I found the original recipe here, and the only thing I modified was to add a teaspoon of active dry yeast. I wasn’t sure, like I said, if the buns would rise in time with just the starter, so I wanted to help the buns along. I changed this in the recipe below.


Yield: 8 buns

2 c. sourdough starter, fed or unfed
3 tbsp. butter
½ c. milk, lukewarm
2 eggs, beaten
1 tsp. salt
2 tbsp. sugar
1 tsp. active dry yeast
3 c. flour

In a mixer bowl fitted with the dough hook attachment, add the sourdough starter, butter, milk, eggs, salt, sugar and yeast. Stir together. Add flour, and mix until a cohesive dough forms. If the dough is sticky, add a bit more flour. If it is very dry, add a tablespoon or so of water until the dough becomes smooth and satiny.

Place the dough into a greased bowl and cover with plastic wrap. Let rise until doubled in size, about 1-2 hours.

Preheat the oven to 350°F.

Once risen, form the dough into tennis-ball sized buns, making sure to pinch closed any seams to make the buns as seamless as possible. (If you want, you can roll out the dough and cut rounds with a 4 inch cookie cutter and then do the rise.)

Place buns on a baking sheet lined with parchment paper or a silicone baking mat. Bake in the preheated oven for 15-18 minutes, or until the tops are golden brown.

If you want, you can give the buns an egg wash and sprinkle sesame seeds on top.

Homemade Pizza Crust

Now, I know that pizza crust isn’t a dessert. I have been mostly sticking to desserts on the blog, with the occasional savoury bread product. Now, there’s nothing wrong with desserts and bread, but pizza crust IS a bread product, and there is nothing like homemade pizza crust.

Cooked properly, and on a proper pizza stone, homemade pizza crust is the bomb. Fluffy, crispy on the bottom, browned nicely on the bottom and on the edges, this recipe isn’t too bread-like, but also isn’t too thin that you can’t enjoy it properly.

I have made pizza crust multiple times, and this recipe is awesome. Firstly, it makes enough for 2 pizzas. Secondly, it freezes beautifully. I actually doubled the recipe, so we were able to make one pizza, then freeze the other three portions to make pizza again.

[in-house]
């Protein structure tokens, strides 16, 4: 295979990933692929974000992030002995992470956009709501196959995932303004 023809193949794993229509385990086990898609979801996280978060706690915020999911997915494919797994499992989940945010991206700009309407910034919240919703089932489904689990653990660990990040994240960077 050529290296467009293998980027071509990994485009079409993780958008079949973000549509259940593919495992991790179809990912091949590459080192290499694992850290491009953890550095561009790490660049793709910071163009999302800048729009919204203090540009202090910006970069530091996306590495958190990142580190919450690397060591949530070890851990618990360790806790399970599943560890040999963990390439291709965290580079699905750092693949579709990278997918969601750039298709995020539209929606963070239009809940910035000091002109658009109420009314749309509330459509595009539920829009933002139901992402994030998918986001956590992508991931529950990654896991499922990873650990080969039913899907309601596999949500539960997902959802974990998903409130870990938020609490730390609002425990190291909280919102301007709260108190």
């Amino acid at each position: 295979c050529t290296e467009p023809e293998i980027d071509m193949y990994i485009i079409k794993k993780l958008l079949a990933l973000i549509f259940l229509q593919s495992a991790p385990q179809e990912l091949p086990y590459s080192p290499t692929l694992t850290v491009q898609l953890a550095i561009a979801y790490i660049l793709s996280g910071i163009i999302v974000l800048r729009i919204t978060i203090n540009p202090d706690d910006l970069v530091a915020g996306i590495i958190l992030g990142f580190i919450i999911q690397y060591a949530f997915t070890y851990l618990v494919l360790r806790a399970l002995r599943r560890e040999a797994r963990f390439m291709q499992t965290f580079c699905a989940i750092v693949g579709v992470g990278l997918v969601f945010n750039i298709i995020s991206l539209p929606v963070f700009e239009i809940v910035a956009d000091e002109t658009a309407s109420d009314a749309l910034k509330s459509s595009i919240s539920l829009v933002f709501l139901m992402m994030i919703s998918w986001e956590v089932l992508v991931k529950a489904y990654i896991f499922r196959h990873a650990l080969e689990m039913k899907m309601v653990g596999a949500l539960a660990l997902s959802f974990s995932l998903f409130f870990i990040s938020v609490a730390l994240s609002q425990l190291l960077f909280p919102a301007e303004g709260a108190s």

When you make homemade pizza, as Annie says, be sure that you use a pizza stone. It makes homemade pizza that much better. If you use a pizza stone, however, you have to baby that thing! It must be placed in a cold oven, and preheated with the oven. Don’t EVER put a cold pizza stone in a hot oven – that’s how you crack and break it. Also, you have to let it cool completely in and with the oven. It may stay hot long after the oven, and what I usually do is leave the pizza stone in until the next morning, until I know it’s cool, then take it out of the oven and put it away.

Trust me – but trust Annie – she knows her stuff. In the post I linked you to she also includes a bunch of tips and tricks for pizza making.

P.S. Doesn’t that homemade pulled pork pizza look incredible?!?! Crust from scratch, Paul’s homemade pulled pork, a BBQ sauce base, with bacon and tons of cheese. Man, that pizza hit the spot!


Yield: Enough pizza crust for 2 medium pizzas or 4 calzones

½ c. warm water
2¼ tsp. yeast
4 c. (22 oz.) flour
1½ tsp. salt
1¼ c. water, at room temperature
2 tbsp. olive oil

In a liquid measuring cup, add the warm water, and sprinkle the yeast on top. In the bowl of a stand mixer fitted with a paddle attachment, combine the flour and salt. Measure the room temperature water into the liquid measuring cup with the warm water and the yeast. With the mixer on low, pour in the water/yeast mixture and the olive oil. Mix until cohesive, then switch to a dough hook and mix until the dough is soft and elastic, about 5 minutes. Transfer to a lightly oiled bowl, turning once to coat, and cover with plastic wrap and let rise 1½ – 2 hours.

After the rise, press down the dough to deflate it. Transfer the dough to a lightly floured work surface. Divide the dough into two equal pieces, and form each piece into a smooth, round ball.

If you are freezing the dough, wrap in plastic wrap and place in a freezer bag. If you are using the dough, cover with a damp cloth and let the dough relax for 10-30 minutes.

As soon as the dough is relaxing, place a pizza stone in a cold oven and preheat oven to 500°F for at least 30 minutes. Transfer the dough to your shaping surface (I use a cutting board with parchment paper) and shape lightly with floured hands. Brush the outer edge with olive oil, and top the pizza as desired. Bake until crust is golden brown and cheese is bubbling, 8-15 minutes.